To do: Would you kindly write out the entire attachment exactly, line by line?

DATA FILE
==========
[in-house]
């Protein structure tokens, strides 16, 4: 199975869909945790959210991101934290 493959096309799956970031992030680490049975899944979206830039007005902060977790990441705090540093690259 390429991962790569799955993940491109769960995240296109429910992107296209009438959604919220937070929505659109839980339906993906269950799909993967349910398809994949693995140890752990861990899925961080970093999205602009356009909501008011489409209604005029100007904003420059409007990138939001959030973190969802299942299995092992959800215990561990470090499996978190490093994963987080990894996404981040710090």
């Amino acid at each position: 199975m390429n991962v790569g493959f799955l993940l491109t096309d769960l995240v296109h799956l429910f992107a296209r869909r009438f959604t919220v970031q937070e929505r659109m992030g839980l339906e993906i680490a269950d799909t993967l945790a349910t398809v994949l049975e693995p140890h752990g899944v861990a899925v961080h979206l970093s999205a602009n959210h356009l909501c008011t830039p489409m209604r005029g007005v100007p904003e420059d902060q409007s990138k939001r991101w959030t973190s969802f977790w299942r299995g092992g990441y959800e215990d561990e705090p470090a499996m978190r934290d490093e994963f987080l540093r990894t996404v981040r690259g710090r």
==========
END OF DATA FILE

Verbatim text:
[in-house]
């Protein structure tokens, strides 16, 4: 199975869909945790959210991101934290 493959096309799956970031992030680490049975899944979206830039007005902060977790990441705090540093690259 390429991962790569799955993940491109769960995240296109429910992107296209009438959604919220937070929505659109839980339906993906269950799909993967349910398809994949693995140890752990861990899925961080970093999205602009356009909501008011489409209604005029100007904003420059409007990138939001959030973190969802299942299995092992959800215990561990470090499996978190490093994963987080990894996404981040710090």
């Amino acid at each position: 199975m390429n991962v790569g493959f799955l993940l491109t096309d769960l995240v296109h799956l429910f992107a296209r869909r009438f959604t919220v970031q937070e929505r659109m992030g839980l339906e993906i680490a269950d799909t993967l945790a349910t398809v994949l049975e693995p140890h752990g899944v861990a899925v961080h979206l970093s999205a602009n959210h356009l909501c008011t830039p489409m209604r005029g007005v100007p904003e420059d902060q409007s990138k939001r991101w959030t973190s969802f977790w299942r299995g092992g990441y959800e215990d561990e705090p470090a499996m978190r934290d490093e994963f987080l540093r990894t996404v981040r690259g710090r």